So, for Ruchir Sharma, Sri Lanka is ripe to become a breakout nation provided it manages to pursue a favourable economic policy regime. Governor Cabraal too in his Road Map presentation qualified the entry of the country into breakout nations’ club if its policies in the next three years are successful. The NCCSL President Sunil Wijesinghe had demanded for the implementation of a coordinated strategic plan to elevate the goal from wishful thinking to harsh reality. Thus, all those who have spoken about Sri Lanka as a breakout nation have spoken one language: That is, there is a lot more to be done in order to realise that goal.
Breakout nations break out from slow moving herd
All countries today are aspiring to attain a high economic growth and deliver prosperity to their people. But many of them in the developing country group have found their legs and hands bound together making any forward march impossible. The types of ropes with which they have been tied are common everywhere. They suffer from a lack of investments, markets, quality and skilled workers, macroeconomic stability, consistent and conducive policies, technology, good business plans for state enterprises, supporting infrastructure, good governance and the rule of law to protect property rights. But a few countries which are successful in breaking those ropes and marching forward could attain the goal of high growth and prosperity. ‘A breakout nation’ is such a country that breaks away from the rest of the crowd which is eternally imprisoned in prisons of their own making. When one says that Sri Lanka could be a breakout nation, what he actually means is that Sri Lanka is in a position and also has intention to break those ropes that have tied it to an eternal state of poverty and slow economic growth.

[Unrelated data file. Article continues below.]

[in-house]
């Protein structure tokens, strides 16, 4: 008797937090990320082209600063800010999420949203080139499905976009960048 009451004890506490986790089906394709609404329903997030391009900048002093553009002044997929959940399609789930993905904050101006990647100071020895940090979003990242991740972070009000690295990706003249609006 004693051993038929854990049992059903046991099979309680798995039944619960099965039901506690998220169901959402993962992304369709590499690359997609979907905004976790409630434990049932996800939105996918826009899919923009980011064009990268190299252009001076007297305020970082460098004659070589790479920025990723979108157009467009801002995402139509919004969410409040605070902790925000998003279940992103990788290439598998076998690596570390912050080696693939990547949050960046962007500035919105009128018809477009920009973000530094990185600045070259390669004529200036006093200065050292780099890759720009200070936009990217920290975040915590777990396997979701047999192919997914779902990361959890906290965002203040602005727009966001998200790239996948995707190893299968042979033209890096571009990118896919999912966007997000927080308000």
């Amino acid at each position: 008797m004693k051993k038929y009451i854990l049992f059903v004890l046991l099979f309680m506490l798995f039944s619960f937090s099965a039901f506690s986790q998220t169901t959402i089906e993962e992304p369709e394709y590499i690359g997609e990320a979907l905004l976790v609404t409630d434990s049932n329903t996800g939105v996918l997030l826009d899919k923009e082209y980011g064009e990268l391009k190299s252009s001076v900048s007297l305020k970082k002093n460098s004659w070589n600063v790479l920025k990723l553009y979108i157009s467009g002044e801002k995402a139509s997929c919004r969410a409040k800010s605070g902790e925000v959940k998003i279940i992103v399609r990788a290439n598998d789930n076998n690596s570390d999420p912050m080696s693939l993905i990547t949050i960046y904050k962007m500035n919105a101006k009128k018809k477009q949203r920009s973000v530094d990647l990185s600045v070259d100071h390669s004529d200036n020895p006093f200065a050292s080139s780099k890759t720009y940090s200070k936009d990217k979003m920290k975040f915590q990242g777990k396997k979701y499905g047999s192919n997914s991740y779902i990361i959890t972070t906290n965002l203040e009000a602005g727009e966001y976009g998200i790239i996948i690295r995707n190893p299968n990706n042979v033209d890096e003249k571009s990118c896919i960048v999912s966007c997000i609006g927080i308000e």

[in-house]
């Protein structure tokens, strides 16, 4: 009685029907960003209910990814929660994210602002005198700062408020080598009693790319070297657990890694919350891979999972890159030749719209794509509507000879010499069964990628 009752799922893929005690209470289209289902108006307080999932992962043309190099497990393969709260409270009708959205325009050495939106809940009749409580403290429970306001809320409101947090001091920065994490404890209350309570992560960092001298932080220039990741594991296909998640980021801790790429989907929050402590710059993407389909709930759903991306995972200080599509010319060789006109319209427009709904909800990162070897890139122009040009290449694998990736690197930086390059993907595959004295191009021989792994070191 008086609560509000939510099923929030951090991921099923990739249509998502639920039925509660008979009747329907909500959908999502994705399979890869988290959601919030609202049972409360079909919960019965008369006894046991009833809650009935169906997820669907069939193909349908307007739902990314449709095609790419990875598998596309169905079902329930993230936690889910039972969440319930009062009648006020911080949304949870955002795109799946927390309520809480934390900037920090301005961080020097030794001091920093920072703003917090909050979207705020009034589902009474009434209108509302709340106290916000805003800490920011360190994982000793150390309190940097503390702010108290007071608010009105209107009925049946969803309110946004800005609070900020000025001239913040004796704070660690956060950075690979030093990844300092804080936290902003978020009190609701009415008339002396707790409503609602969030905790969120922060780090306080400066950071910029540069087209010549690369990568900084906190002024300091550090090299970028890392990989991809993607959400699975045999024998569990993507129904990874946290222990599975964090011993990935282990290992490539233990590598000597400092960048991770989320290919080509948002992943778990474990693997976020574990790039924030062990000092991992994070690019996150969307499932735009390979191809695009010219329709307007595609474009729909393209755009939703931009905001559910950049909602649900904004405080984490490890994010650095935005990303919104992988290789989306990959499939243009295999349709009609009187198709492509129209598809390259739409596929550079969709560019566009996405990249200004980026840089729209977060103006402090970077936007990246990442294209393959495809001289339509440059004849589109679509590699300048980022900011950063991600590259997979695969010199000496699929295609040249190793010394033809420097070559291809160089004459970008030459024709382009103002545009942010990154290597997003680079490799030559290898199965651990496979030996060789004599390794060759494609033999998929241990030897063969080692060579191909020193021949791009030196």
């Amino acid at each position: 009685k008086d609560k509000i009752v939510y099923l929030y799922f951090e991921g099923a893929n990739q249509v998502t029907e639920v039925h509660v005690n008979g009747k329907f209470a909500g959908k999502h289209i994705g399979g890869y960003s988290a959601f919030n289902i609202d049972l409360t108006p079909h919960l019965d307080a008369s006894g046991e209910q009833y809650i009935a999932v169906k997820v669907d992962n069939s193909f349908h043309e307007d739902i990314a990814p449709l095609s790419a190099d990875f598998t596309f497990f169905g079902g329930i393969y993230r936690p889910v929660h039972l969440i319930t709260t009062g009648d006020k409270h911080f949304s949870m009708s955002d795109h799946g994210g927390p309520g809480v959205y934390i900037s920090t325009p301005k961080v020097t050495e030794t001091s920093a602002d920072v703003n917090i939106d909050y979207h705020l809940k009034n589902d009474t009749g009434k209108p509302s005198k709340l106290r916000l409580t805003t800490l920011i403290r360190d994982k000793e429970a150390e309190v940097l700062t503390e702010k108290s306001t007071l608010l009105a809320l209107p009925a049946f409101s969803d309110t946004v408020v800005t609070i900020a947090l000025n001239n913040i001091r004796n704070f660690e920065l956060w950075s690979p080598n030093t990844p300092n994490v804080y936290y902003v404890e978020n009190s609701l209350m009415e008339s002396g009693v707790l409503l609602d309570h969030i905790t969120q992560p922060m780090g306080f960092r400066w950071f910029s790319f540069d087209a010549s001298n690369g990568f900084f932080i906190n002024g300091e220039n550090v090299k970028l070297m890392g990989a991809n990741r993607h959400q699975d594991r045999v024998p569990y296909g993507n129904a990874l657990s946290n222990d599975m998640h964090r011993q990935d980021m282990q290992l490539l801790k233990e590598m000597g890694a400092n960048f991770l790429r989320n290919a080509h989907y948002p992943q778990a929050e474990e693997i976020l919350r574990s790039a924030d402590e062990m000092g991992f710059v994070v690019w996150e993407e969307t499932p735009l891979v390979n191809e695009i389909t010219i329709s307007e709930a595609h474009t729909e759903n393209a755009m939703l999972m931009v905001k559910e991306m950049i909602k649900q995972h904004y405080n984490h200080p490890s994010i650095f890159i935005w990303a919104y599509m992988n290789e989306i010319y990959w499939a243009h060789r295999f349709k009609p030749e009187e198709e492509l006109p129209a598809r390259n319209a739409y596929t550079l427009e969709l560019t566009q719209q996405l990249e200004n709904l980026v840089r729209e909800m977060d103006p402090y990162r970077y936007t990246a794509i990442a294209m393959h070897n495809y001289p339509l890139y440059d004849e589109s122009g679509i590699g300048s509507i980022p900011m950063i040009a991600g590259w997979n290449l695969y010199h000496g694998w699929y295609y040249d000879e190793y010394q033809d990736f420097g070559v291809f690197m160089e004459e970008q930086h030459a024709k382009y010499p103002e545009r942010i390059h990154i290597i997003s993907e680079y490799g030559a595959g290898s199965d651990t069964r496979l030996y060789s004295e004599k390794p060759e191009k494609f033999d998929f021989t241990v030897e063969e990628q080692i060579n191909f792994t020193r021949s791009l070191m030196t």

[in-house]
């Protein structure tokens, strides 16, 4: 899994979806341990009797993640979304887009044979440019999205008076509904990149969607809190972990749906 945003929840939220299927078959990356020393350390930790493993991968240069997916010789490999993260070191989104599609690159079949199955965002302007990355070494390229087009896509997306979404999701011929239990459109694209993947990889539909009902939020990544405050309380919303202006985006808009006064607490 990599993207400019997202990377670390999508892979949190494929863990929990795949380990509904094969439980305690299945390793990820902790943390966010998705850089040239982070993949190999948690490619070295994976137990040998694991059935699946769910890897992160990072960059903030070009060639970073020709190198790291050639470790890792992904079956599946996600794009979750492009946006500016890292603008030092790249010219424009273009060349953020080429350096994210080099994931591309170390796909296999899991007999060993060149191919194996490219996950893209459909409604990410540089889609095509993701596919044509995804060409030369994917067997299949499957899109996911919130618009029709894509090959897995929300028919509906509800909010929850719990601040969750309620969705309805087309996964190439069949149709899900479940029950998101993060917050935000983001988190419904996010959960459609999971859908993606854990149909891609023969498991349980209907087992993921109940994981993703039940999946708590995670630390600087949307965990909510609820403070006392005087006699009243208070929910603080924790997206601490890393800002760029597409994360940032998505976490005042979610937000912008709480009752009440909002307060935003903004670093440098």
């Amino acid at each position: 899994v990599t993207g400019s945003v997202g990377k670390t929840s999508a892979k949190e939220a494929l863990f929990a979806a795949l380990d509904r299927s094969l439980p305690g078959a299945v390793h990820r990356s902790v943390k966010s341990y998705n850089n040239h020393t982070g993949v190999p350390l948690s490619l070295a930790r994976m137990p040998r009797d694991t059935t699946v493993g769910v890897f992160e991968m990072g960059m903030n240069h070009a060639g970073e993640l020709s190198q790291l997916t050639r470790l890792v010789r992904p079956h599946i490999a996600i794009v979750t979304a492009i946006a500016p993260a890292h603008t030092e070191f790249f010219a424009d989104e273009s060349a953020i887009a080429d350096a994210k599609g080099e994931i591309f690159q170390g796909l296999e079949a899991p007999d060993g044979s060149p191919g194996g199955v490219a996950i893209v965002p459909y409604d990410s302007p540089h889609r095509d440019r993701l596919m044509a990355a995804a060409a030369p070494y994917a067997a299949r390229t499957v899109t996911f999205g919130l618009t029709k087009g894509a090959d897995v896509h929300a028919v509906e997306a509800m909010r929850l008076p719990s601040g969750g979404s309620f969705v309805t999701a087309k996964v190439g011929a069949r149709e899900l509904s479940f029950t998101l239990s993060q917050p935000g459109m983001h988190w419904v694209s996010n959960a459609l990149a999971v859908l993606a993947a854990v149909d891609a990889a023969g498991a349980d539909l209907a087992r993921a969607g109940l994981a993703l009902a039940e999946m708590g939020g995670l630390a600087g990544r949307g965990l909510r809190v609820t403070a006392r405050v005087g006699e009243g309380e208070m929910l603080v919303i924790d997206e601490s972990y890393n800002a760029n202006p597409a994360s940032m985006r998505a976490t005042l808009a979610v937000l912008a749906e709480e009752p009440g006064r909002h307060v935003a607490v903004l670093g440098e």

Past gains not sufficient to be a breakout nation
As explained by Governor Cabraal in the Road Map, Sri Lanka has done a lot since 2005 to break the ropes with which it had been tied in the past. On the macro-front, according to Governor Cabraal, inflation rate has been brought below 10 per cent, the exchange rate has been made flexible, trade and current account deficits in the balance of payments have been tamed and the government budgetary position was improved by reducing the overall deficit while maintaining capital expenditure at close to 6 per cent. While the country went ahead with building infrastructure in the form of roads, ports, airports and buildings, action was taken to ease doing business by the private sector. With respect to sovereign rating, Sri Lanka has managed to maintain the present rating scale preventing any further erosion in rating. While the prosperity of people as measured by Sri Lanka Prosperity Index compiled by the Central Bank has improved, the country’s overall human development as measured by the UN’s Human Development Index has recorded an elevation.